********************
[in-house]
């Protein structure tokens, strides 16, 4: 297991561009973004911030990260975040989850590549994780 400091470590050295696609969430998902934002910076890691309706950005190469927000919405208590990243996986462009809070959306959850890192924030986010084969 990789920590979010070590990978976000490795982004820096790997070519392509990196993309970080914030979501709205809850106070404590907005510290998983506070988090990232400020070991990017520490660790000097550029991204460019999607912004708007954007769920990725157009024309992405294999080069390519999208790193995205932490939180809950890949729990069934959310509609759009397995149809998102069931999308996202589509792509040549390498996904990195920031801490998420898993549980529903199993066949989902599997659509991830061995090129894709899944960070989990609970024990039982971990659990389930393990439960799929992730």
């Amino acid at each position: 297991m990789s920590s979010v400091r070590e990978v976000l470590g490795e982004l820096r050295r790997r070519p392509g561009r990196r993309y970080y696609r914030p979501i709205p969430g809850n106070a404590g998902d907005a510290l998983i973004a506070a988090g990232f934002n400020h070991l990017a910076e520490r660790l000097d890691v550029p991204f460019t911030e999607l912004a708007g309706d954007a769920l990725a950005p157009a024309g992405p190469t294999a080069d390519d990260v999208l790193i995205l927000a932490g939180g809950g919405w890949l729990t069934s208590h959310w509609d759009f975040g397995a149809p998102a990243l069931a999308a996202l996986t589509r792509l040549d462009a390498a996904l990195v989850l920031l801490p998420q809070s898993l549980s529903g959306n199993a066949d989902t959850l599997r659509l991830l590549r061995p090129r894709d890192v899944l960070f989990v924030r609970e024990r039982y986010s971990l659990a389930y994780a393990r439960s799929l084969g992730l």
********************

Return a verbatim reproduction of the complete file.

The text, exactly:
[in-house]
């Protein structure tokens, strides 16, 4: 297991561009973004911030990260975040989850590549994780 400091470590050295696609969430998902934002910076890691309706950005190469927000919405208590990243996986462009809070959306959850890192924030986010084969 990789920590979010070590990978976000490795982004820096790997070519392509990196993309970080914030979501709205809850106070404590907005510290998983506070988090990232400020070991990017520490660790000097550029991204460019999607912004708007954007769920990725157009024309992405294999080069390519999208790193995205932490939180809950890949729990069934959310509609759009397995149809998102069931999308996202589509792509040549390498996904990195920031801490998420898993549980529903199993066949989902599997659509991830061995090129894709899944960070989990609970024990039982971990659990389930393990439960799929992730």
């Amino acid at each position: 297991m990789s920590s979010v400091r070590e990978v976000l470590g490795e982004l820096r050295r790997r070519p392509g561009r990196r993309y970080y696609r914030p979501i709205p969430g809850n106070a404590g998902d907005a510290l998983i973004a506070a988090g990232f934002n400020h070991l990017a910076e520490r660790l000097d890691v550029p991204f460019t911030e999607l912004a708007g309706d954007a769920l990725a950005p157009a024309g992405p190469t294999a080069d390519d990260v999208l790193i995205l927000a932490g939180g809950g919405w890949l729990t069934s208590h959310w509609d759009f975040g397995a149809p998102a990243l069931a999308a996202l996986t589509r792509l040549d462009a390498a996904l990195v989850l920031l801490p998420q809070s898993l549980s529903g959306n199993a066949d989902t959850l599997r659509l991830l590549r061995p090129r894709d890192v899944l960070f989990v924030r609970e024990r039982y986010s971990l659990a389930y994780a393990r439960s799929l084969g992730l």